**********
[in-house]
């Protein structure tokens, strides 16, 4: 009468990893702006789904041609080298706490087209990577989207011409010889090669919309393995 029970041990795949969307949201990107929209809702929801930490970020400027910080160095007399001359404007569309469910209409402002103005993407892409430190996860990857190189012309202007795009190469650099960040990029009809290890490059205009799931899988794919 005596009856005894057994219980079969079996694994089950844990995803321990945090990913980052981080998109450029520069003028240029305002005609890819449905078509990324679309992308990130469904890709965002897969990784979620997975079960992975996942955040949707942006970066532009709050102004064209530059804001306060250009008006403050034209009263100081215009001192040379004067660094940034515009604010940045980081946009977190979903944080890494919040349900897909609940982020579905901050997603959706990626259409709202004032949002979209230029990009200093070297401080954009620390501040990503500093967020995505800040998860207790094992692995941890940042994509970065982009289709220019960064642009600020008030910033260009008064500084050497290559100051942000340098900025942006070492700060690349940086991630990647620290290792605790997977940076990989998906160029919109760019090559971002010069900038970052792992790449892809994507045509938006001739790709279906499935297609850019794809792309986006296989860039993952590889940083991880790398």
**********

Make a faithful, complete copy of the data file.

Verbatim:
[in-house]
């Protein structure tokens, strides 16, 4: 009468990893702006789904041609080298706490087209990577989207011409010889090669919309393995 029970041990795949969307949201990107929209809702929801930490970020400027910080160095007399001359404007569309469910209409402002103005993407892409430190996860990857190189012309202007795009190469650099960040990029009809290890490059205009799931899988794919 005596009856005894057994219980079969079996694994089950844990995803321990945090990913980052981080998109450029520069003028240029305002005609890819449905078509990324679309992308990130469904890709965002897969990784979620997975079960992975996942955040949707942006970066532009709050102004064209530059804001306060250009008006403050034209009263100081215009001192040379004067660094940034515009604010940045980081946009977190979903944080890494919040349900897909609940982020579905901050997603959706990626259409709202004032949002979209230029990009200093070297401080954009620390501040990503500093967020995505800040998860207790094992692995941890940042994509970065982009289709220019960064642009600020008030910033260009008064500084050497290559100051942000340098900025942006070492700060690349940086991630990647620290290792605790997977940076990989998906160029919109760019090559971002010069900038970052792992790449892809994507045509938006001739790709279906499935297609850019794809792309986006296989860039993952590889940083991880790398």